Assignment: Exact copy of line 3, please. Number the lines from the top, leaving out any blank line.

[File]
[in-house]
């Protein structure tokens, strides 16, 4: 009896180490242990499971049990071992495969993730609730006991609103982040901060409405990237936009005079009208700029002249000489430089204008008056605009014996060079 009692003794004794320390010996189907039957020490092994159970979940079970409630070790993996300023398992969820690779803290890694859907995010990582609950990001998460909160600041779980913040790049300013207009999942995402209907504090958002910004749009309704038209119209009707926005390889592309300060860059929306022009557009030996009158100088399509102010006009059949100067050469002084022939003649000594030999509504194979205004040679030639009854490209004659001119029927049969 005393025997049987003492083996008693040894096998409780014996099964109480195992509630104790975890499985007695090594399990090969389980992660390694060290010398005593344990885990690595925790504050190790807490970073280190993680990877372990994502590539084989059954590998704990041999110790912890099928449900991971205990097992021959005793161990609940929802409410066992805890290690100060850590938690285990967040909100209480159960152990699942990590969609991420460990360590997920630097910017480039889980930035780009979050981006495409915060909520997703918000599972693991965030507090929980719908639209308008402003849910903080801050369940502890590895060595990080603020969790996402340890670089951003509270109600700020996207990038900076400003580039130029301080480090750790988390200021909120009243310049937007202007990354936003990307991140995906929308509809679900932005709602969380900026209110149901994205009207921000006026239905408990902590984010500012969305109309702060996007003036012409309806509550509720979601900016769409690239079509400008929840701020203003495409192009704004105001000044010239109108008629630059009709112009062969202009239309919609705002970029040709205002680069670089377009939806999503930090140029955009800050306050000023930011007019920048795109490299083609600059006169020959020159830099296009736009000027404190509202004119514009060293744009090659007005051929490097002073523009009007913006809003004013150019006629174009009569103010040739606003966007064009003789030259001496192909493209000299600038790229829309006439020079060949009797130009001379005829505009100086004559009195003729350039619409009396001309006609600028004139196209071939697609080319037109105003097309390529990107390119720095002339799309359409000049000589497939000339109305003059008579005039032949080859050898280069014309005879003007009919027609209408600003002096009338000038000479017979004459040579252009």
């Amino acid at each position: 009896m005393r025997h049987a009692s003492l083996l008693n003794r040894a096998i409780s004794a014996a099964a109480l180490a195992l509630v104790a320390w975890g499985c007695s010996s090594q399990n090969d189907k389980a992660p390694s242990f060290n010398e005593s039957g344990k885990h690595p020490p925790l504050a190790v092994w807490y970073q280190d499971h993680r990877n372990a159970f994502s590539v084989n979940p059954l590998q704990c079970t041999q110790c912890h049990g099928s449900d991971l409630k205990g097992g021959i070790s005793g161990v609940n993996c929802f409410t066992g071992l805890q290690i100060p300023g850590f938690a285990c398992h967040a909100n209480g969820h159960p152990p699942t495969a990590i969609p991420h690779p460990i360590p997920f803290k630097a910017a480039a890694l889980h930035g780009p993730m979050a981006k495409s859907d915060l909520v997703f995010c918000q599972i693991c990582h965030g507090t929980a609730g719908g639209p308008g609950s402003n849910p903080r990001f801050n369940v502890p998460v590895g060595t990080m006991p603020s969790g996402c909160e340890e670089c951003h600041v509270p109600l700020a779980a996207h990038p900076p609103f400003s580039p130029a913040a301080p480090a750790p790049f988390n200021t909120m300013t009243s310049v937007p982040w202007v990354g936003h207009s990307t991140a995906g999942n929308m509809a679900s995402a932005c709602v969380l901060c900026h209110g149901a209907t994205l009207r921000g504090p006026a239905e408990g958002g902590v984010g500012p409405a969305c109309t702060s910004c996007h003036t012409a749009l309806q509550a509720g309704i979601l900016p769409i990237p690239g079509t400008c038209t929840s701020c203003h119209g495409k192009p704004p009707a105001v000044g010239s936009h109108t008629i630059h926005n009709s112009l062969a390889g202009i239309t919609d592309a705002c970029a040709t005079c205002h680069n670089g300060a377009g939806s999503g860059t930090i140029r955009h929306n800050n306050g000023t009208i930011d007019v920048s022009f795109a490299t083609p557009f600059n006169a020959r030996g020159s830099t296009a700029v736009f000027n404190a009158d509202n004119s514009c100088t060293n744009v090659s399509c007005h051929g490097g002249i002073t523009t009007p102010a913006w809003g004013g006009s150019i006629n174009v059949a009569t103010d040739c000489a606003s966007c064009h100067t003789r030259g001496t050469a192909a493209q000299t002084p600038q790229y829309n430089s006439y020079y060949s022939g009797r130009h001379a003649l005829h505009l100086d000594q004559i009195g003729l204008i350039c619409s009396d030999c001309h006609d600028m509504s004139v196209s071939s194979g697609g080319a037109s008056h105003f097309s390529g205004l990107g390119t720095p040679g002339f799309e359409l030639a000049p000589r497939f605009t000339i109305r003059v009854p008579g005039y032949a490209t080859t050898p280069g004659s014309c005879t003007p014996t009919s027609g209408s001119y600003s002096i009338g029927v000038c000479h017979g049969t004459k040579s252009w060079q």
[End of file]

């Amino acid at each position: 009896m005393r025997h049987a009692s003492l083996l008693n003794r040894a096998i409780s004794a014996a099964a109480l180490a195992l509630v104790a320390w975890g499985c007695s010996s090594q399990n090969d189907k389980a992660p390694s242990f060290n010398e005593s039957g344990k885990h690595p020490p925790l504050a190790v092994w807490y970073q280190d499971h993680r990877n372990a159970f994502s590539v084989n979940p059954l590998q704990c079970t041999q110790c912890h049990g099928s449900d991971l409630k205990g097992g021959i070790s005793g161990v609940n993996c929802f409410t066992g071992l805890q290690i100060p300023g850590f938690a285990c398992h967040a909100n209480g969820h159960p152990p699942t495969a990590i969609p991420h690779p460990i360590p997920f803290k630097a910017a480039a890694l889980h930035g780009p993730m979050a981006k495409s859907d915060l909520v997703f995010c918000q599972i693991c990582h965030g507090t929980a609730g719908g639209p308008g609950s402003n849910p903080r990001f801050n369940v502890p998460v590895g060595t990080m006991p603020s969790g996402c909160e340890e670089c951003h600041v509270p109600l700020a779980a996207h990038p900076p609103f400003s580039p130029a913040a301080p480090a750790p790049f988390n200021t909120m300013t009243s310049v937007p982040w202007v990354g936003h207009s990307t991140a995906g999942n929308m509809a679900s995402a932005c709602v969380l901060c900026h209110g149901a209907t994205l009207r921000g504090p006026a239905e408990g958002g902590v984010g500012p409405a969305c109309t702060s910004c996007h003036t012409a749009l309806q509550a509720g309704i979601l900016p769409i990237p690239g079509t400008c038209t929840s701020c203003h119209g495409k192009p704004p009707a105001v000044g010239s936009h109108t008629i630059h926005n009709s112009l062969a390889g202009i239309t919609d592309a705002c970029a040709t005079c205002h680069n670089g300060a377009g939806s999503g860059t930090i140029r955009h929306n800050n306050g000023t009208i930011d007019v920048s022009f795109a490299t083609p557009f600059n006169a020959r030996g020159s830099t296009a700029v736009f000027n404190a009158d509202n004119s514009c100088t060293n744009v090659s399509c007005h051929g490097g002249i002073t523009t009007p102010a913006w809003g004013g006009s150019i006629n174009v059949a009569t103010d040739c000489a606003s966007c064009h100067t003789r030259g001496t050469a192909a493209q000299t002084p600038q790229y829309n430089s006439y020079y060949s022939g009797r130009h001379a003649l005829h505009l100086d000594q004559i009195g003729l204008i350039c619409s009396d030999c001309h006609d600028m509504s004139v196209s071939s194979g697609g080319a037109s008056h105003f097309s390529g205004l990107g390119t720095p040679g002339f799309e359409l030639a000049p000589r497939f605009t000339i109305r003059v009854p008579g005039y032949a490209t080859t050898p280069g004659s014309c005879t003007p014996t009919s027609g209408s001119y600003s002096i009338g029927v000038c000479h017979g049969t004459k040579s252009w060079q």